Applications of modern technology in the form of inexpensive, everyday devices like light emitting diodes (LEDs), fluorescent lamps, infrared detector cards, light sticks, or "glow-in-the-darkí toothbrushes can also be used as a means to make learning physics less abstract and more relevant for all students. For the Visual Quantum Mechanics project, the Physics Education Research Group at Kansas State University is currently developing and field testing instructional units that focus on hands-on activities with these devices and interactive computer programs to introduce quantum principles to high school and introductory college physics students who have limited backgrounds in physics and mathematics. These common, everyday devices are very conducive to an activity-based learning environment because they exhibit unique, observable properties. These properties could lead to discussions on the contributions of various cultures to science and technology. For example, the hard plastic called resin which protects the LED from physical damage could lead to a discussion on how the first plastic (lacquer) was invented in China in the thirteenth century B.C., 3200 years before the Europeans were able to accomplish this feat (Selin, 1993). Another example is that the first written record of fluorescence was made in the 16th century by Nicolas Monardes- a Spanish physician and botanist (Czarnik, 1991). Monardes wrote about various medicinal substances found in the New World. In his journals, he described a certain type of wood named lignum nephriticum because of its supposed value as a treatment for kidney disorders. The wood, when made into cups filled with water and held up to sunlight, would emit an eerie blue light inside the container.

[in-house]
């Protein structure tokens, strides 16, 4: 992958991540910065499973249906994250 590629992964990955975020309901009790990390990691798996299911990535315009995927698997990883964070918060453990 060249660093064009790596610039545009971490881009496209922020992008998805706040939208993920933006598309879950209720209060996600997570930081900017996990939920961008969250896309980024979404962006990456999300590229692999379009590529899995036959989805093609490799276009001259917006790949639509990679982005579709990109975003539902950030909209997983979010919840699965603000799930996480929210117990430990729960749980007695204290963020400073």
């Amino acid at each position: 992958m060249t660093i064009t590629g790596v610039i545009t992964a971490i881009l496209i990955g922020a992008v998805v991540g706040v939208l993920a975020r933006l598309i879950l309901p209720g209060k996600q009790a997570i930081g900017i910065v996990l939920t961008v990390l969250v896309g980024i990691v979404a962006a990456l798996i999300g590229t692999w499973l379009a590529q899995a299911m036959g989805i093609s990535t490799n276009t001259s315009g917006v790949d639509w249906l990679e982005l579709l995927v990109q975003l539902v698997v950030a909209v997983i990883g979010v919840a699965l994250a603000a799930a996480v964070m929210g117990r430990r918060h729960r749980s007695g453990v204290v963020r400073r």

The instructional units allow students to explore the physical properties of common, modern technological devices like an LED and the applications of these devices to real-life problems. Because LEDs are inexpensive and readily available, teachers can utilize these devices in their classrooms with very little difficulty. Since these devices are cheap and fairly accessible to most everyone, the use of these materials does not convey the attitude that learning physics can only occur through the use of sophisticated and expensive equipment. Thus, the view that physics is only for those who can afford it is avoided.
By focusing on common, modern technological devices, students are able to see the relevance of physics to their everyday lives and are introduced to concepts that explain the operation of present and future devices. Students who will be pursuing careers in engineering and/or science and who will be designing these devices in the future need to be introduced to these concepts early in their education. By introducing these concepts early in the studentsí education, all students, especially female students and students of color, may be motivated in pursuing these disciplines and careers.